‘The Golden Compass’: A Guide To Storytelling


Source: Amazon

Liza Boguslavsky, Scoop Writer

“The Golden Compass” by Phillip Pullman was originally published in June of 1995, as the first book of the trilogy, His Dark Materials. Set in an alternate fantasy world, the book follows the story of orphan Lyra Belacqua as prophecy, misfortune and mystery pushes her out of Jordan College and into the North. 

Phillip Pullman is a 75 year old English author living in Oxford. While he has written many books and series and won the Astrid Lindgren Memorial Award, he is best known for His Dark Materials, the trilogy comprising the books The Golden Compass, The Amber Spyglass and The Subtle Knife

While it seems like the book has been forgotten, it was wildly successful, selling over 2 million copies, getting translated into 45 different languages and winning the Carnegie Medal in 1995. Other than the Carnegie Medal, the remaining two books of the series are not without their recognition, with The Amber Spyglass winning the Whitbread Book of the Year Award, and The Subtle Knife winning a Parent’s Choice Gold Award. 

The Golden Compass is set in a parallel world with many fantasy features, such as magic, witches, armored bears and most prominently ‘spirit animals’ that take physical forms alongside each and every person. These animals are called dæmons, and represent the external manifestation of a person’s soul. 

Lyra was an orphan left to Jordan college and raised by the scholars who attended the school. At the start of the story, Lyra is but a young girl, around the age of 11. The book begins with Lyra accidentally witnessing an assassination attempt, as the headmaster of the school pours poison into wine intended for Lyra’s uncle. After warning him, and subsequently saving her uncle’s life, Lyra hides in a closet and hears about a newfound force called “Dust”. Another struggle soon appears when children begin to go missing all around the town and college. It isn’t long before these villains are dubbed “Gobblers”, due to a rumor that they eat the children they steal. One day, Lyra’s best friend Roger, a young boy who works in the college, goes missing, and Lyra along with her dæmon Pantalaimon begin their complicated and daunting, danger fraught journey to save him and the other missing children. 

This sounds great and all, but is the book actually worth reading? The general consensus seems to be a standing ovation. While there are hundreds of reader commendations and reviews for the book, major publications have also expressed their admiration and love for the story. In a review for the novel, The New York Times wrote, “Very grand indeed.” In another review,The Boston Sunday Globe added, “Powerful… a fantasy adventure that sparkles with childlike wonder.” Other than reviews, the many awards and accolades the trilogy has received also speak to how popular and beloved the series was, and for good reason.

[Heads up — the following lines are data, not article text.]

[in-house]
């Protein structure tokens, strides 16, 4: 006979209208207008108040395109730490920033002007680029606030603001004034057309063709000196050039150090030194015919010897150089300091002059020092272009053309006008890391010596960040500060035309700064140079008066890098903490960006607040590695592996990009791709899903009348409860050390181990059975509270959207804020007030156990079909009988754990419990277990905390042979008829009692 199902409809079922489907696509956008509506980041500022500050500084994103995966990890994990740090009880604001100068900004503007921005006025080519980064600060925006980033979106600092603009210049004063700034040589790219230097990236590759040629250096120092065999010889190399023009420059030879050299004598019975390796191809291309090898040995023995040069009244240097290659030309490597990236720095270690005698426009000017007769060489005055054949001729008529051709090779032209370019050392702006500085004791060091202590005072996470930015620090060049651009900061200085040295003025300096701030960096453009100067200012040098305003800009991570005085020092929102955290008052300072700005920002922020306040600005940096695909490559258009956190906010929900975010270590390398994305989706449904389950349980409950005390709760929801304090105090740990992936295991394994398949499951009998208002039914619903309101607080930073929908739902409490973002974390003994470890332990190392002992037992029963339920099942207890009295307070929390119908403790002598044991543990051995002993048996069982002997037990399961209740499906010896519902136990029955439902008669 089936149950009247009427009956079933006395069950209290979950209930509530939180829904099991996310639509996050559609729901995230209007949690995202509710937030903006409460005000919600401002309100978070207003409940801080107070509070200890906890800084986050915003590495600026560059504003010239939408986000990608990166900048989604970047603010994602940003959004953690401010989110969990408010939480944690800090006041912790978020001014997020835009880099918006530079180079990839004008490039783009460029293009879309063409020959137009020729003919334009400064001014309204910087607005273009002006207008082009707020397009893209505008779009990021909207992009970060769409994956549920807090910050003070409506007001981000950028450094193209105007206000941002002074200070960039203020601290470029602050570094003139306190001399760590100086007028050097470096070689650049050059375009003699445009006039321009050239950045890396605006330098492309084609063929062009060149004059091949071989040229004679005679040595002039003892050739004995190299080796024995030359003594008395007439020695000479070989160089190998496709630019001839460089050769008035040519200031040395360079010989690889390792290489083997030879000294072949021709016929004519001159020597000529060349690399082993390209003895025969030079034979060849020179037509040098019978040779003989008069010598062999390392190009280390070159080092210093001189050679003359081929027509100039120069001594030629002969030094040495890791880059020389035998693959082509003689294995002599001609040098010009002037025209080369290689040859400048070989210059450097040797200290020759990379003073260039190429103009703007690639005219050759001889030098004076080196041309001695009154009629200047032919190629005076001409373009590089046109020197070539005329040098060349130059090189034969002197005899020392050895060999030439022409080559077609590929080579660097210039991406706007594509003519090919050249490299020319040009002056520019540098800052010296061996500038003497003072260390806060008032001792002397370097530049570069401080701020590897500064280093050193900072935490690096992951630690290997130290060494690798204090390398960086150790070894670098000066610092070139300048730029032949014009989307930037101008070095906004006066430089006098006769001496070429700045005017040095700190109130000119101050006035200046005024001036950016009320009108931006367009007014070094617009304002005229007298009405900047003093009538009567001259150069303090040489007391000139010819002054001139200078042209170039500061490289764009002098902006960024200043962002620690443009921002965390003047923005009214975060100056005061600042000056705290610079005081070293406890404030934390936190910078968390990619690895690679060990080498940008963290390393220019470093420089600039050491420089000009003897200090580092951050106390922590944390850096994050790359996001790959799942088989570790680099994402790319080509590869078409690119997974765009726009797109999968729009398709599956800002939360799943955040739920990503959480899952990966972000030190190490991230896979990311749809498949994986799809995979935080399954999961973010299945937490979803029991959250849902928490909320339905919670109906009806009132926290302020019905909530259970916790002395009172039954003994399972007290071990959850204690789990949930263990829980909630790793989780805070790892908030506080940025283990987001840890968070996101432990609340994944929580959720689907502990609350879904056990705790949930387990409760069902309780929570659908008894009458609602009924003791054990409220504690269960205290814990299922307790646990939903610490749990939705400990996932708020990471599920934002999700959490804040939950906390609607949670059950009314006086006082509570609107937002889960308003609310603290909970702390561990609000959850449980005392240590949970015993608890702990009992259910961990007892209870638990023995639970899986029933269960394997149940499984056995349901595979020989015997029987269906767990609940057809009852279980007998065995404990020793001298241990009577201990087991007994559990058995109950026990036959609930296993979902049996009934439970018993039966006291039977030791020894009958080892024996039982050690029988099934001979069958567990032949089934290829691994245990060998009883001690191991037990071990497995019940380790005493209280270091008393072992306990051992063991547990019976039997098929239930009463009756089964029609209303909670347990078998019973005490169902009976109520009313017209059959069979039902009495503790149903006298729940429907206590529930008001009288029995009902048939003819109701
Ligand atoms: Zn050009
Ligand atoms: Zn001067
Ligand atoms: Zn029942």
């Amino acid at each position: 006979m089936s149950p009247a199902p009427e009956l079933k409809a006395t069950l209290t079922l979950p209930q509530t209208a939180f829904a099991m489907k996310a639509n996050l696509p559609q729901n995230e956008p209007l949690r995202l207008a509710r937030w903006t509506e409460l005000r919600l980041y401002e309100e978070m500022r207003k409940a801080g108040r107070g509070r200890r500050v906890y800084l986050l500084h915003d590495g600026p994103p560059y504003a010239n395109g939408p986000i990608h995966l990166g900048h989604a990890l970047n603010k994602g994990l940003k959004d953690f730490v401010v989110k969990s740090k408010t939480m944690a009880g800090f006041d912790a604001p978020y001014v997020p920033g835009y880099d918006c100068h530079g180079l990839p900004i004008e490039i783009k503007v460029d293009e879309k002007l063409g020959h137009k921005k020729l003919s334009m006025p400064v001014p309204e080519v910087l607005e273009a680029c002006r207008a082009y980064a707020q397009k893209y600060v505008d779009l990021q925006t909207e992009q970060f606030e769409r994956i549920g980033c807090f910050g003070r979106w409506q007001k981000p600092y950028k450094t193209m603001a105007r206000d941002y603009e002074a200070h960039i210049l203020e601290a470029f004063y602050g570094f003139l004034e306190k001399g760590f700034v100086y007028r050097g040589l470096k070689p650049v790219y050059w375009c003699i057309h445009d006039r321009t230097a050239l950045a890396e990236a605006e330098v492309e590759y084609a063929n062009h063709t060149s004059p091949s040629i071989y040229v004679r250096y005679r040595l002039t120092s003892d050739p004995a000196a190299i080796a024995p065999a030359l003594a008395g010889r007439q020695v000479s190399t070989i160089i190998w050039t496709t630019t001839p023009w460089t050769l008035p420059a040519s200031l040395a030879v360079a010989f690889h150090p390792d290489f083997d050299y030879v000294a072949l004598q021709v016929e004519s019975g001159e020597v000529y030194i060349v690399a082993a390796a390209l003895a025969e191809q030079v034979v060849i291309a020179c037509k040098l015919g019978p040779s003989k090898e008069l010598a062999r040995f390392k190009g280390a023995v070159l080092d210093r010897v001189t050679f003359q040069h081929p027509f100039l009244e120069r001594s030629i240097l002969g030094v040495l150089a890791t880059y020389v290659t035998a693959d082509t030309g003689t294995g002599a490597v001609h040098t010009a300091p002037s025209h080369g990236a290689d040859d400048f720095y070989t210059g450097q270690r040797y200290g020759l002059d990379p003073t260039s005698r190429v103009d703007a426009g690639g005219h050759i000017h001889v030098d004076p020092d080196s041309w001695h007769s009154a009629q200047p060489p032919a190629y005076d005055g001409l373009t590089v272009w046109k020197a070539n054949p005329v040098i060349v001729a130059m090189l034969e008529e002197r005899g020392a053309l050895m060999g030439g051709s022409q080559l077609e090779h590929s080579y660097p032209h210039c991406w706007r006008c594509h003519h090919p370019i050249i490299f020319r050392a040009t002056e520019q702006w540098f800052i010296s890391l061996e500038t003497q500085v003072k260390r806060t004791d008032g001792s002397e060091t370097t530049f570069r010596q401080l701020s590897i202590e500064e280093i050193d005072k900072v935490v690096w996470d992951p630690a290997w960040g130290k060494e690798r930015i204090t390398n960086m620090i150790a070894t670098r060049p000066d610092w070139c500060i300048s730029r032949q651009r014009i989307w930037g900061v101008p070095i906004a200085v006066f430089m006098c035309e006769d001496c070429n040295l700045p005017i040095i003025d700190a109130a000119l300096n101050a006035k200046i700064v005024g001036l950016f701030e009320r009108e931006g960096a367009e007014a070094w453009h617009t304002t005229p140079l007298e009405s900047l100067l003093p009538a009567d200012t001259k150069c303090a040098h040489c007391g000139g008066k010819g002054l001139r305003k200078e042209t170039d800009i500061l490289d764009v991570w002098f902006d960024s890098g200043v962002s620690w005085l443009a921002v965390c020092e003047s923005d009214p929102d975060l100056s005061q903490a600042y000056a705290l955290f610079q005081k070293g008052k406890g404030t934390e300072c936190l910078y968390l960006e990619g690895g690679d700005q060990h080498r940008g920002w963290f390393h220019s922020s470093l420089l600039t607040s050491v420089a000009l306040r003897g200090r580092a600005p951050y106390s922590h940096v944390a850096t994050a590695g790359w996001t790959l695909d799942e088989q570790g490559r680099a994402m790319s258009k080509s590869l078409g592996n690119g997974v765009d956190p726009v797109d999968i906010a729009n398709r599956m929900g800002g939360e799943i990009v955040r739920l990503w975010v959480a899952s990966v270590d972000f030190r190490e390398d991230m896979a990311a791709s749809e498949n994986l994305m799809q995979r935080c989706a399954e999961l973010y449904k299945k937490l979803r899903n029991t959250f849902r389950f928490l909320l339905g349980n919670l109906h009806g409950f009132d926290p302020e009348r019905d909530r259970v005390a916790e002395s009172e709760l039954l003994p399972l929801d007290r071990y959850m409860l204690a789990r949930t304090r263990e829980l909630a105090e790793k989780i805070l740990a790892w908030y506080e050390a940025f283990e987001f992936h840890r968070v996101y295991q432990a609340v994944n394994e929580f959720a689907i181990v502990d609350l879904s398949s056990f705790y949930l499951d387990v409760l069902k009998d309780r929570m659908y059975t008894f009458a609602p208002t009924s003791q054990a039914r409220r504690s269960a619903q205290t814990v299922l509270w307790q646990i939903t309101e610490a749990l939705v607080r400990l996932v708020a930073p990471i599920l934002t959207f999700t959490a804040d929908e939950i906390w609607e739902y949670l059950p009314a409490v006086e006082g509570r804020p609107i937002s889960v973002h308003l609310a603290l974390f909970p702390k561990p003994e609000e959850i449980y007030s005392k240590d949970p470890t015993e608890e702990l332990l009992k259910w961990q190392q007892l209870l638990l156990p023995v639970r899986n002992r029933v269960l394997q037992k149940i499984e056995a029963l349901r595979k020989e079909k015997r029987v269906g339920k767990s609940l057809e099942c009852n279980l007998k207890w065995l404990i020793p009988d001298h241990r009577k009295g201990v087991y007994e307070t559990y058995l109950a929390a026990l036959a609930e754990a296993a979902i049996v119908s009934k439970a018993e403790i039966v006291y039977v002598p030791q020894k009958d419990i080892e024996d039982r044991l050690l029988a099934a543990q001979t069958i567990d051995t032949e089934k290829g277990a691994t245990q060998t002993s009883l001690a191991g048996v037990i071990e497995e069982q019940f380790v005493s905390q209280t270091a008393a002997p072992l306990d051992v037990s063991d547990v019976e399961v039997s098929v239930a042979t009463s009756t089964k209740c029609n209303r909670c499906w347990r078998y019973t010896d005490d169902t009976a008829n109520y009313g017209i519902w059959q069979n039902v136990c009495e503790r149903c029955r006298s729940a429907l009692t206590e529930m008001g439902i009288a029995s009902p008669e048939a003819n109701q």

A unique blend of high fantasy and sci-fi, all 351 pages are gripping from start to finish. The plot is compelling, with countless twists and turns, and every character is deeply complex and developed. From dazzling world building to fascinating characters and an action filled plot, there’s something for everyone in this novel.

First off, the universe is developed in an extremely unique 2ay, featuring slightly altered elements from this world, such as familiar countries, places and technology. The fantastical elements Pullman intertwines with the ordinary ensures the fantasy remains grounded with reasonable tech for the world, incorporating an element of sci-fi with magic. 

Thanks to the riveting plot, this book is impossible to put down. The book jumps immediately into action, with no boring exposition to cut through. The introduction of the characters feels extremely natural and organic, with dynamic and high tension encounters, and it never feels like a chore to get to know them. For example, right from the beginning of the book, the personality of the protagonist is made crystal clear, along with that of her companion, Pantalaimon. The reader knows exactly what they’re getting into from the first few pages. Every character comes with full detail and backstory, no matter how minute or insignificant to the story. Everyone has detailed motives, and many, if not most characters are in that fascinating gray zone, not completely good or bad. The complexity of each character enriches the story, and keeps the reader hooked.

The writing style also keeps the reader engaged. Everyone knows the common phenomena among sci-fi books that have far too many made up terms that are never explained, and The Golden Compass is happily an exception. The style is sophisticated, yet fun and engaging, reflecting the young age and curiosity of the protagonist. Not only is the style the perfect blend of complexity and simplicity, but Pullman always makes sure to keep the reader’s newness to his world in mind when explaining the mechanics of his universe. This is not to say that the world is difficult to navigate or enjoy, as the reader will usually find that they pick up on the details pretty quickly. 

The pacing of the novel keeps things snappy and interesting. Prophecy and misfortune arise immediately, and push Lyra quickly into a mystery that the reader watches unravel throughout. “The Golden Compass” is a tapestry of stories and plot lines, and because of the excellent craftsmanship of storytelling, it never gets boring.